Top 20 Vegetarian Dishes To Make With Besan | How To Use Besan (Gram Flour) Different Ways
Besan or gram flour (chane ka atta) is a versatile ingredient that can be used to make sweet and savoury Indian dishes. Here is a list of 20 dishes that can be made with besan.
Besan (बेसन) or gram flour is made with chana dal and is used to make several Indian favorites – savory and sweet. A common household staple, besan is very high in protein and can be stored in airtight containers. It is used to make chillas, dhoklas, curries, and even desserts. Besan is a light yellow colored flour and has fewer calories than regular whole wheat flour. It is naturally gluten-free. Let’s have a look at 20 different ways to use besan or gram flour in our kitchen.
Did you know besan is used to make face packs too? Besan when mixed with turmeric and rose water turns into a wonderful face pack for oily skin. If you have dry skin, swap the rose water with curd and honey. Test a small patch on your arm first, do not apply if it shows signs of allergy.
1) The Evergreen Besan Chilla
One of the most common uses of besan is to turn it into a chilla. Chilla is a savory pancake made with gram flour, spices, and vegetables. Chilla is a great breakfast option and can be made with any vegetables you want. In a bowl make a batter by adding gram flour, salt, jeera, kasoori methi (dried fenugreek leaves), minced garlic, chopped onions, ginger, capsicum, and grated carrots. Add a healthy touch to your regular besan chilla with grated beetroot and some crumbled paneer. Cook in olive oil or ghee. Serve with ketchup, meethi saunth or refreshing green mint chutney.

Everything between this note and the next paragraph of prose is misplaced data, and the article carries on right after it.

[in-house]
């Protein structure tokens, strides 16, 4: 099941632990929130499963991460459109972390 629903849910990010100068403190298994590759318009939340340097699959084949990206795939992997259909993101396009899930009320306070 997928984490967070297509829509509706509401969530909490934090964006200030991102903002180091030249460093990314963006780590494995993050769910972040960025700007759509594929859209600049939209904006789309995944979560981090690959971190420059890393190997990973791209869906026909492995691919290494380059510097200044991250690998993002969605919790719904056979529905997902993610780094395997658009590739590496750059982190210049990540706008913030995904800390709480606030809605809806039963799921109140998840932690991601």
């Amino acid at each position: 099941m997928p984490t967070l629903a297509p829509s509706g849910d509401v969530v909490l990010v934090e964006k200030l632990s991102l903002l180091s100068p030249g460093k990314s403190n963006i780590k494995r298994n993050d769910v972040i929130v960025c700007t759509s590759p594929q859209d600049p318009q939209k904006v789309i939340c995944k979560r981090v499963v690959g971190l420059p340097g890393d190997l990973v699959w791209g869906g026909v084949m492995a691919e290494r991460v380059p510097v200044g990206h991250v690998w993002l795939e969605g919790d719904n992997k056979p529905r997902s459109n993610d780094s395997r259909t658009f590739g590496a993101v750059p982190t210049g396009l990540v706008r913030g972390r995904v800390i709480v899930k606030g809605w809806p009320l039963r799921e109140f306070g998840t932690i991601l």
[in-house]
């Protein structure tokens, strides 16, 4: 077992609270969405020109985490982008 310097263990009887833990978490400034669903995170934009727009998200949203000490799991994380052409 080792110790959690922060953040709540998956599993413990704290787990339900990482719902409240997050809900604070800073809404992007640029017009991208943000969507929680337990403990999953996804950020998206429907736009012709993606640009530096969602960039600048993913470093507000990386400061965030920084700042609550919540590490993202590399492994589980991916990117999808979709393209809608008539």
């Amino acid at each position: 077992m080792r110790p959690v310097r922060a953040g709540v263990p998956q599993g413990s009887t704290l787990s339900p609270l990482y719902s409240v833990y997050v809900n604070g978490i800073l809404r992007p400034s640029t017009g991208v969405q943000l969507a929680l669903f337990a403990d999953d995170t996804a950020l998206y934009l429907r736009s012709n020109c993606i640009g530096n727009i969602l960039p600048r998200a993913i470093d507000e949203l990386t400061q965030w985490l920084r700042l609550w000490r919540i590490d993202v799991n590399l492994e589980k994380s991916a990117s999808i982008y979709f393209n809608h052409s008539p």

2) Snack Time With Besan Khandvi
Khandvi is a perfectly light snack made with besan. Thin sheets of seasoned besan batter set on a plate, cut and rolled into small cylinders (as shown in the picture). Shredded coconut is added between sheets and on top. Tempered with black mustard seeds, curry leaves, and dried red chilies or fresh green chilies. A plateful of khandvi is a perfect solution for your evening hunger pangs.
3) A Gujarati Classic – Thepla
Theplas are Gujarati flatbread that can be eaten during any time of the day. Be it breakfast, lunch, as a mid-day snack, tea time snack or during dinner time, theplas are always welcome. Theplas are made with whole wheat flour, gram flour, kasoori methi and spices. Some like to add vegetables too. Theplas are quiet travel friendly as they can be eaten at room temperature with or without a pickle. A chili pickle, mango pickle or even a mix vegetable pickle pairs wonderfully with theplas.
4) The All-Time Favorites Bread Pakodas